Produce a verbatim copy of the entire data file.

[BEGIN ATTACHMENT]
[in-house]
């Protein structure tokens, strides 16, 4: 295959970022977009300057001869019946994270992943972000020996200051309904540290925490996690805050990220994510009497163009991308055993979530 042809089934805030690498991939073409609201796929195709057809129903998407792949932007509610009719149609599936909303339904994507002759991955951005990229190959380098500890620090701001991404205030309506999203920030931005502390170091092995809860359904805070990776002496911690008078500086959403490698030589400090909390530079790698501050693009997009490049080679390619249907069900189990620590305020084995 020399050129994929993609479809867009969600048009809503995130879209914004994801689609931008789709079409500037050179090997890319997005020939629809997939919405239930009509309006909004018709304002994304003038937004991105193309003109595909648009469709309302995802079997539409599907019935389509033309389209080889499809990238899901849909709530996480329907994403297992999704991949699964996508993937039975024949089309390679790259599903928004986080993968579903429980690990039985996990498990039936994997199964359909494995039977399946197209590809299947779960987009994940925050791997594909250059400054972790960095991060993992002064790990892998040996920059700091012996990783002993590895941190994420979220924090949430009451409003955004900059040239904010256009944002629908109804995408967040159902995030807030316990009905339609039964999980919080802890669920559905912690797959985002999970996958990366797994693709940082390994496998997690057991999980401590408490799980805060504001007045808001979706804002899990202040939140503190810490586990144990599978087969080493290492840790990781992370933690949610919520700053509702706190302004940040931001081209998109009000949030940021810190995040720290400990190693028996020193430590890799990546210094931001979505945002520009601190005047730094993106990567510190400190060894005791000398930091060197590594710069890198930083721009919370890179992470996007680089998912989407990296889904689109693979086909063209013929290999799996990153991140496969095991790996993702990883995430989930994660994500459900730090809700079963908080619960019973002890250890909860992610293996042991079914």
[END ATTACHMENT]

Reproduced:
[in-house]
């Protein structure tokens, strides 16, 4: 295959970022977009300057001869019946994270992943972000020996200051309904540290925490996690805050990220994510009497163009991308055993979530 042809089934805030690498991939073409609201796929195709057809129903998407792949932007509610009719149609599936909303339904994507002759991955951005990229190959380098500890620090701001991404205030309506999203920030931005502390170091092995809860359904805070990776002496911690008078500086959403490698030589400090909390530079790698501050693009997009490049080679390619249907069900189990620590305020084995 020399050129994929993609479809867009969600048009809503995130879209914004994801689609931008789709079409500037050179090997890319997005020939629809997939919405239930009509309006909004018709304002994304003038937004991105193309003109595909648009469709309302995802079997539409599907019935389509033309389209080889499809990238899901849909709530996480329907994403297992999704991949699964996508993937039975024949089309390679790259599903928004986080993968579903429980690990039985996990498990039936994997199964359909494995039977399946197209590809299947779960987009994940925050791997594909250059400054972790960095991060993992002064790990892998040996920059700091012996990783002993590895941190994420979220924090949430009451409003955004900059040239904010256009944002629908109804995408967040159902995030807030316990009905339609039964999980919080802890669920559905912690797959985002999970996958990366797994693709940082390994496998997690057991999980401590408490799980805060504001007045808001979706804002899990202040939140503190810490586990144990599978087969080493290492840790990781992370933690949610919520700053509702706190302004940040931001081209998109009000949030940021810190995040720290400990190693028996020193430590890799990546210094931001979505945002520009601190005047730094993106990567510190400190060894005791000398930091060197590594710069890198930083721009919370890179992470996007680089998912989407990296889904689109693979086909063209013929290999799996990153991140496969095991790996993702990883995430989930994660994500459900730090809700079963908080619960019973002890250890909860992610293996042991079914």